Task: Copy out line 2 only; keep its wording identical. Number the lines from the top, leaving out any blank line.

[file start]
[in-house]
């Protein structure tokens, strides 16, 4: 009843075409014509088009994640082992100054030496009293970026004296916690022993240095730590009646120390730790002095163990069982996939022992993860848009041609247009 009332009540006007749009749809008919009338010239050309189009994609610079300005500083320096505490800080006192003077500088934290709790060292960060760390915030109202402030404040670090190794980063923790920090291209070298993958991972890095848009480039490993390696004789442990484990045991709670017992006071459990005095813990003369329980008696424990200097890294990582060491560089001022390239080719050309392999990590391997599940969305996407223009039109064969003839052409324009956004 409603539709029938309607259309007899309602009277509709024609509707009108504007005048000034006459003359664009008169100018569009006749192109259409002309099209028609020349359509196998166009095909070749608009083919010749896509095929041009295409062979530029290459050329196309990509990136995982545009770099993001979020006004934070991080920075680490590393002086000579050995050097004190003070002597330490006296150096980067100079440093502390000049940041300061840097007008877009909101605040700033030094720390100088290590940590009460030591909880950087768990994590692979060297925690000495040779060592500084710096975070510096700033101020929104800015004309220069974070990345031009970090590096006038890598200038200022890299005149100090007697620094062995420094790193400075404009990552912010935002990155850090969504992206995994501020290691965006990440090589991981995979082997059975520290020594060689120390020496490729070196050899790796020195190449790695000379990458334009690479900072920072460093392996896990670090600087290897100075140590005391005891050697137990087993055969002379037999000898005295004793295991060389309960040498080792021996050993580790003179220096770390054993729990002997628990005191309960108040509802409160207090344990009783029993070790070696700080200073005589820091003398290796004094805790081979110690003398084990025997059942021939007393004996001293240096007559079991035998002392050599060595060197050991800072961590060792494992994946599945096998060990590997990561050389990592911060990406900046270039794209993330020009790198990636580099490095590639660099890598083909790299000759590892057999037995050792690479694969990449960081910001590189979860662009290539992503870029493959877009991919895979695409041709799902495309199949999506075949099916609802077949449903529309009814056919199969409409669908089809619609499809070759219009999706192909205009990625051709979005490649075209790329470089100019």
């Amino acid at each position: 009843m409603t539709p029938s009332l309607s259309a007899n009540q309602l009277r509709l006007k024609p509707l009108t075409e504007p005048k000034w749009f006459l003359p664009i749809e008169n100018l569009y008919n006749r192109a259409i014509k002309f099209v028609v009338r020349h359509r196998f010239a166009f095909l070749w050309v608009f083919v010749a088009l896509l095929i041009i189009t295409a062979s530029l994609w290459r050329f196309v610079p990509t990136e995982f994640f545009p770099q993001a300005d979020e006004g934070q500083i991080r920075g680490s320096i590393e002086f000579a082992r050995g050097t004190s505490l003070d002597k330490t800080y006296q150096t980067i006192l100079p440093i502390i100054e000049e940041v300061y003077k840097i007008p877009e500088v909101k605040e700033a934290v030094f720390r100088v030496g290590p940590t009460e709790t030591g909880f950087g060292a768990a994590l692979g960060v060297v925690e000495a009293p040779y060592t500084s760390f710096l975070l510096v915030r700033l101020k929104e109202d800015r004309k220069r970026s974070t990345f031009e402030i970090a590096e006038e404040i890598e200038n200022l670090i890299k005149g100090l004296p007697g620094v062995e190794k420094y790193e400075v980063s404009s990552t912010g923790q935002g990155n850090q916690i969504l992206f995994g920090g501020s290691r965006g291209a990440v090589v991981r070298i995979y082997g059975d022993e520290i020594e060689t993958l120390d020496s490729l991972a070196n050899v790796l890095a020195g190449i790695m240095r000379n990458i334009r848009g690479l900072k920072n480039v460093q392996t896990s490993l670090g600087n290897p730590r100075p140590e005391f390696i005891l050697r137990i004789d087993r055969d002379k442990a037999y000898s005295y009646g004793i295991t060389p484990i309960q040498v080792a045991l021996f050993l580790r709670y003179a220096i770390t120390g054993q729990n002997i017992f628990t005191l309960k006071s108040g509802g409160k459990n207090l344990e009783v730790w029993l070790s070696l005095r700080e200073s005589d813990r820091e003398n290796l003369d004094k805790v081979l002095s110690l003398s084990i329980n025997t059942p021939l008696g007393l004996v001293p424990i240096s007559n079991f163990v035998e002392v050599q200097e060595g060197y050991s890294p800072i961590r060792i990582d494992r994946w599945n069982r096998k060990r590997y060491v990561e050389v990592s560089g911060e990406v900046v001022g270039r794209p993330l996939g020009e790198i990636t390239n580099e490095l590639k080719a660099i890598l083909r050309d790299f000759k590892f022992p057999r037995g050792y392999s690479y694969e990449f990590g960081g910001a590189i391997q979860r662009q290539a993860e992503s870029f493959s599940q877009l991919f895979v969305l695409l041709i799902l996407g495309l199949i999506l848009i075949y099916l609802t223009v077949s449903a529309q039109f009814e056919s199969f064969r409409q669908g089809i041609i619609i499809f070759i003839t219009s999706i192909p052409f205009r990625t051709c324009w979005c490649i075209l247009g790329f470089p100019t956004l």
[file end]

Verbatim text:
């Protein structure tokens, strides 16, 4: 009843075409014509088009994640082992100054030496009293970026004296916690022993240095730590009646120390730790002095163990069982996939022992993860848009041609247009 009332009540006007749009749809008919009338010239050309189009994609610079300005500083320096505490800080006192003077500088934290709790060292960060760390915030109202402030404040670090190794980063923790920090291209070298993958991972890095848009480039490993390696004789442990484990045991709670017992006071459990005095813990003369329980008696424990200097890294990582060491560089001022390239080719050309392999990590391997599940969305996407223009039109064969003839052409324009956004 409603539709029938309607259309007899309602009277509709024609509707009108504007005048000034006459003359664009008169100018569009006749192109259409002309099209028609020349359509196998166009095909070749608009083919010749896509095929041009295409062979530029290459050329196309990509990136995982545009770099993001979020006004934070991080920075680490590393002086000579050995050097004190003070002597330490006296150096980067100079440093502390000049940041300061840097007008877009909101605040700033030094720390100088290590940590009460030591909880950087768990994590692979060297925690000495040779060592500084710096975070510096700033101020929104800015004309220069974070990345031009970090590096006038890598200038200022890299005149100090007697620094062995420094790193400075404009990552912010935002990155850090969504992206995994501020290691965006990440090589991981995979082997059975520290020594060689120390020496490729070196050899790796020195190449790695000379990458334009690479900072920072460093392996896990670090600087290897100075140590005391005891050697137990087993055969002379037999000898005295004793295991060389309960040498080792021996050993580790003179220096770390054993729990002997628990005191309960108040509802409160207090344990009783029993070790070696700080200073005589820091003398290796004094805790081979110690003398084990025997059942021939007393004996001293240096007559079991035998002392050599060595060197050991800072961590060792494992994946599945096998060990590997990561050389990592911060990406900046270039794209993330020009790198990636580099490095590639660099890598083909790299000759590892057999037995050792690479694969990449960081910001590189979860662009290539992503870029493959877009991919895979695409041709799902495309199949999506075949099916609802077949449903529309009814056919199969409409669908089809619609499809070759219009999706192909205009990625051709979005490649075209790329470089100019």